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What expenses can I claim as a Limited Company Contractor?

What expenses can I claim as a Limited Company Contractor?

This is a question that I am sure Contractors will always ask. Why? Because it changes all the time. Keeping up with HMRC guidelines is a full time job in itself, but luckily for you, you have our help.

This post is brief overview of what expenses a you could claim as a Limited Company Contractor.

As a Limited Company Contractor you are entitled to claim expenses for purchases / costs that have been incurred for the running of your Limited Company. These are commonly known as tax deductible expenses as they reduce the operating profits of your business which will reduce the amount of corporation tax that your company will need to pay.

The majority of expenses that you incur will be paid directly from your businesses bank account; however your Limited Company will reimburse you personally as a director for the expenses that you incur whilst performing the daily duties of your company.

Some of the more common expenses are as follows:

  • Business travel and accommodation
  • Salaries
  • Employer’s N.I. contributions
  • Business telephone calls
  • Mobile telephone and calls
  • Equipment purchased for business purposes
  • Computer software
  • Technical books and journals
  • Certain professional subscriptions
  • Accountancy fees
  • Postage for business
  • Stationery for business
  • Contributions to a pension plan
  • Motoring expenses using fixed rate allowances (e.g. claiming the distance travelled)
  • Use of a home as office
  • Company bank charges and interest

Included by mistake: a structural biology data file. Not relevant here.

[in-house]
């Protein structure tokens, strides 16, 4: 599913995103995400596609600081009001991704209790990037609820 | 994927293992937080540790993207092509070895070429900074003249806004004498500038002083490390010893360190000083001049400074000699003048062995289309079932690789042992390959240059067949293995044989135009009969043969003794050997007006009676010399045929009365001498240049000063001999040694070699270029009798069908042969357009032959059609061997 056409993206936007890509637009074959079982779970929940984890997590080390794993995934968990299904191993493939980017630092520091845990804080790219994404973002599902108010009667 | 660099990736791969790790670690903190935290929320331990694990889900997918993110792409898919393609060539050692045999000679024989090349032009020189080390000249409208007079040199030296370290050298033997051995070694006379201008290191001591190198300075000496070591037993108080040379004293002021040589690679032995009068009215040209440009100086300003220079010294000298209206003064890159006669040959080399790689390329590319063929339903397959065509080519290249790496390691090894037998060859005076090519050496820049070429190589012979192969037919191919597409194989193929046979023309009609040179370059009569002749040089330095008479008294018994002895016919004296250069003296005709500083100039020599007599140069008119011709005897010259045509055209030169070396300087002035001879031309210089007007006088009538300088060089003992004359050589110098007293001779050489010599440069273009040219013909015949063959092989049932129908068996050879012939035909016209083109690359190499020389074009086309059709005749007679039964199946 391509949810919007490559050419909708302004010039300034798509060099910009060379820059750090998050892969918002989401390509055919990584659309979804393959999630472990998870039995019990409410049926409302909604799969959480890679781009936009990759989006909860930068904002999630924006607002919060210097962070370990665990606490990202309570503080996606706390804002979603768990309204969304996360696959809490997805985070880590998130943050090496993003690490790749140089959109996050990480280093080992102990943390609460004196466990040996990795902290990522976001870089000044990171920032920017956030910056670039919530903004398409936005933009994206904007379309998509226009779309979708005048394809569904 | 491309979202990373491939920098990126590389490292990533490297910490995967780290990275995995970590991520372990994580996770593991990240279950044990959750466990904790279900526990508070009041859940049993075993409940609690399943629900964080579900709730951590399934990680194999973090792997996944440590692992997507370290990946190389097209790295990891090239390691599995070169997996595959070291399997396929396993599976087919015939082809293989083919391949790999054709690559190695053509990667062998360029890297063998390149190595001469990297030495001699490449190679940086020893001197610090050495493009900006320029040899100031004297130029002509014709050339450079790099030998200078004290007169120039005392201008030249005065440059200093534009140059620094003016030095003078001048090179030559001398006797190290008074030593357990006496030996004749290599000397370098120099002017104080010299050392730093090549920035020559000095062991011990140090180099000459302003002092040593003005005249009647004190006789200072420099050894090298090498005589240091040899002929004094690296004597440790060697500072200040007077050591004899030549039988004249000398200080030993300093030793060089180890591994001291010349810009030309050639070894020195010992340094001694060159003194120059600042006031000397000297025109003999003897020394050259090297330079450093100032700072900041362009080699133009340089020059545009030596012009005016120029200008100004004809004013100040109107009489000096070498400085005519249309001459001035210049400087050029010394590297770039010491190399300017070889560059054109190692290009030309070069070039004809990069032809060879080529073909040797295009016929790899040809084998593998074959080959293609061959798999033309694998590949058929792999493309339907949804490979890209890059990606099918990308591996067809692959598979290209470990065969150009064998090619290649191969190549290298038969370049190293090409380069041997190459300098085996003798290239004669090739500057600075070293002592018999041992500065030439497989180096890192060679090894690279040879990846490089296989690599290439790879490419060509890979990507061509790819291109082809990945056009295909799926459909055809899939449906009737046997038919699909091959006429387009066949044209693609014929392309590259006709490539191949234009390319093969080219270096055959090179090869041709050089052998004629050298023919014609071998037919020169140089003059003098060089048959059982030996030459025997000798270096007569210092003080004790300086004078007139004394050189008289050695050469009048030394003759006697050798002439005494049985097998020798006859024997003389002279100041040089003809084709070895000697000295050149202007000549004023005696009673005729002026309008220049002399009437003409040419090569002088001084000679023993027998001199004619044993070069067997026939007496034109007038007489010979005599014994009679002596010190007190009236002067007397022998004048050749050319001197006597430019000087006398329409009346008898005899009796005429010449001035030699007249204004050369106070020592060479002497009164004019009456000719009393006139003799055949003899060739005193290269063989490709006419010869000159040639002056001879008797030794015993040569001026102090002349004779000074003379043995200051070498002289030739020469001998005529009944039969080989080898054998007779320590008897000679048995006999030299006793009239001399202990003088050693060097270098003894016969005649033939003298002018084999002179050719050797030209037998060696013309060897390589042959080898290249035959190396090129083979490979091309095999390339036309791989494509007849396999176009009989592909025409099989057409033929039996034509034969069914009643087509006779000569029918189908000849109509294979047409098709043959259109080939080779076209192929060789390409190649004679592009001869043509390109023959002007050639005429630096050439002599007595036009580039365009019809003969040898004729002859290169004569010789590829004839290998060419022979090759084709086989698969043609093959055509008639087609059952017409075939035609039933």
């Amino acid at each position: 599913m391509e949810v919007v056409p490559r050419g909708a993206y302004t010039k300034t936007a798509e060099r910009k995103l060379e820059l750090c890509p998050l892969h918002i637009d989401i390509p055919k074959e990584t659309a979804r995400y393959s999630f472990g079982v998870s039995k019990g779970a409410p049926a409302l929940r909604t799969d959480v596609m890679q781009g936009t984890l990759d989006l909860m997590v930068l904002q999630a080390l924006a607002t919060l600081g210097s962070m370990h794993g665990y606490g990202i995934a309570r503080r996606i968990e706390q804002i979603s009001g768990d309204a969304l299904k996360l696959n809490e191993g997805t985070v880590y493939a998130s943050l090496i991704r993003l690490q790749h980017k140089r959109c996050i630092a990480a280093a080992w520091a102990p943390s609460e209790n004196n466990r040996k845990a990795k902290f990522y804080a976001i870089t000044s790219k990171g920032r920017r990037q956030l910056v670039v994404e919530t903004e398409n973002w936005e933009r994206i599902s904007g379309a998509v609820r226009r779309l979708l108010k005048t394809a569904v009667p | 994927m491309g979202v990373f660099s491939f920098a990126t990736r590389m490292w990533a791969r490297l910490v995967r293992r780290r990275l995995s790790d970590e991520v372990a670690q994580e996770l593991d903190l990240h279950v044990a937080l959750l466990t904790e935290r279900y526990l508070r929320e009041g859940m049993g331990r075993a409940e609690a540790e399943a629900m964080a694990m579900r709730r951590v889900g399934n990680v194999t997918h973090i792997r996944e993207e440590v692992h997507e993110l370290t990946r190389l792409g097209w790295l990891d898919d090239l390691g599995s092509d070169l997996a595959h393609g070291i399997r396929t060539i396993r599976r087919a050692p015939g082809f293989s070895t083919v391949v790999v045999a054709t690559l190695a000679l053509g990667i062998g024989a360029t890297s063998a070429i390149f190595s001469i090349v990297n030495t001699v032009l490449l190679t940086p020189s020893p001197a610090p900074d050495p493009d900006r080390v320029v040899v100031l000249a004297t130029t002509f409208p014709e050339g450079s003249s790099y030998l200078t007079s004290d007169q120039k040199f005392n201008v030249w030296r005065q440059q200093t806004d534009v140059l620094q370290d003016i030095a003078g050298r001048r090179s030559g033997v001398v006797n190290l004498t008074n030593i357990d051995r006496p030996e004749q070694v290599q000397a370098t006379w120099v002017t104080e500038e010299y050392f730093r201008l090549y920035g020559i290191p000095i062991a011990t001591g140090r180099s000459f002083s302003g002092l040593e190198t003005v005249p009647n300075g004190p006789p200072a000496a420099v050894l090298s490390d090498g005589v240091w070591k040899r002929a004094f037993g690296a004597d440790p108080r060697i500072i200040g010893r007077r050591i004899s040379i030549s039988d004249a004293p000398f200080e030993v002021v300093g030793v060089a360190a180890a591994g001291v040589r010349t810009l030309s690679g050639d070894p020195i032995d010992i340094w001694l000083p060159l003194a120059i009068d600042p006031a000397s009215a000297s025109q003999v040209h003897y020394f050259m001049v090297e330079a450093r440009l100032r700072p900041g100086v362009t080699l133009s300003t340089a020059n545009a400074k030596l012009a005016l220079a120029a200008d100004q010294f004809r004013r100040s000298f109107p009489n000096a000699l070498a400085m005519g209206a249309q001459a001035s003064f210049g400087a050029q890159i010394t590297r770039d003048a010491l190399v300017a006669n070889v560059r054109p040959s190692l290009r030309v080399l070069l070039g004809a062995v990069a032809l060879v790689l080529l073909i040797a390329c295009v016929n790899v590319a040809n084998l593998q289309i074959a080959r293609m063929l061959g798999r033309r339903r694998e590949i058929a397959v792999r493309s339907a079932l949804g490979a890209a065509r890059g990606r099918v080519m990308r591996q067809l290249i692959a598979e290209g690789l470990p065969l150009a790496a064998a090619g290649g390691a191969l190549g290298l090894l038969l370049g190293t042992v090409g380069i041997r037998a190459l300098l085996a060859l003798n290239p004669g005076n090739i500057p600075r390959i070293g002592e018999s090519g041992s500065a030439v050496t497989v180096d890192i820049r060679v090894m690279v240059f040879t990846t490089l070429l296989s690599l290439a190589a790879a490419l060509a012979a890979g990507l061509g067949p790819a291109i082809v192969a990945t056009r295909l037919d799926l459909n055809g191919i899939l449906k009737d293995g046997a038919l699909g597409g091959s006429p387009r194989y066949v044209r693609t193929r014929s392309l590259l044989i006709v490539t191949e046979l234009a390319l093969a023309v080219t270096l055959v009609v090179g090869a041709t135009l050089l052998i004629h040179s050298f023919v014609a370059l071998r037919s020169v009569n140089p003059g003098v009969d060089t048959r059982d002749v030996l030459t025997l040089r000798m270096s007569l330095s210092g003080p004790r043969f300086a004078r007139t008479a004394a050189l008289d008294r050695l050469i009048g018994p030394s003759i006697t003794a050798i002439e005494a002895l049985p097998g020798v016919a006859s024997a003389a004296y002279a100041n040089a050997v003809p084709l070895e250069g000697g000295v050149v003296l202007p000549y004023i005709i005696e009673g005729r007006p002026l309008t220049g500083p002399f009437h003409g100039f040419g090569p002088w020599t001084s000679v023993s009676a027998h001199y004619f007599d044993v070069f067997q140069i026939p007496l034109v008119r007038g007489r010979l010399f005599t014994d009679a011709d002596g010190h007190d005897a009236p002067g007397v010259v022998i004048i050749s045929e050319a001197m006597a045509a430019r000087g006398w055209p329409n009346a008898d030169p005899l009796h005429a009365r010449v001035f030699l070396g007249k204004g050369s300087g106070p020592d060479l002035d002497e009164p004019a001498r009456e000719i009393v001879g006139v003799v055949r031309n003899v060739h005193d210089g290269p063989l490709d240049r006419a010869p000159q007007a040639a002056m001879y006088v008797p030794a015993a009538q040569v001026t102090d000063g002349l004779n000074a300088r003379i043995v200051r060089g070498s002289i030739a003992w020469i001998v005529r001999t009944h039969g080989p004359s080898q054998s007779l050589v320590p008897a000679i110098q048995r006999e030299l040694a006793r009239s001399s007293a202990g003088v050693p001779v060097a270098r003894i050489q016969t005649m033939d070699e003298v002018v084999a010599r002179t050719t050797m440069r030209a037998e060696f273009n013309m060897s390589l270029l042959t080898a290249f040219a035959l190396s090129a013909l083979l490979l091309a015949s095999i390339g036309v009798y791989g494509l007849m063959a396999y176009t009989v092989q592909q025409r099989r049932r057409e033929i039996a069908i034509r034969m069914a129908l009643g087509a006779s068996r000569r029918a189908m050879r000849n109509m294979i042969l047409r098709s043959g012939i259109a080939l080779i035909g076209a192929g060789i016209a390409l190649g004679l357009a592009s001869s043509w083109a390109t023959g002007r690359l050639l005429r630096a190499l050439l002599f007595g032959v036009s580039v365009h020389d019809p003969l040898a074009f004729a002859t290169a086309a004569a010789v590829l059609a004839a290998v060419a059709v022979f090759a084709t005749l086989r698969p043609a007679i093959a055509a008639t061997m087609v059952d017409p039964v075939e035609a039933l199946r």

24 Month Rule

As a contractor you are now able to claim main site travel and subsistence expenses subject to a time limit on the period of attendance. Introduced in 1998, this change in legislation stated that as a contractor you are able to claim travel and subsistence expenses whilst attending a contract at a qualifying work place for no more than a 24 month period.

The 24 month rule however is based on the assumption that the contractor knows that the length of the contract will last no more than the stated 24 months. If at any time through the duration of the contract that it is known that the contract will last 24 months or more then you will no longer be able to claim main site expenses through your company.

Where a person moves from workplace to workplace, and doesn’t return to a workplace previously attended, the 24 month rule is reasonably straightforward. However, the legislation has to take into account contractors who return to or keep returning to the same workplace. This happens frequently in the engineering construction industry and is where the ‘40% rule’ comes into play.

40% rule

As a typical PAYE employee you do not qualify to claim main site travel and subsistence expenses when travelling to and from your ordinary place of work. However, as a contractor you may qualify to claim such expenses provided that you satisfy the strict guidelines which are governed by HMRC. These guidelines have been imposed to determine whether your main working site is classified as a temporary place of work.

A temporary place of work is classified as such when an employee / contractor attends said working site for a limited period of time or for what is deemed to be a temporary purpose. As a contractor, your travel and subsistence expenses are potentially claimable if your place of work is, indeed, deemed temporary. This however is determined by the ‘limited duration’ rules that restrict the reimbursement of these expenses.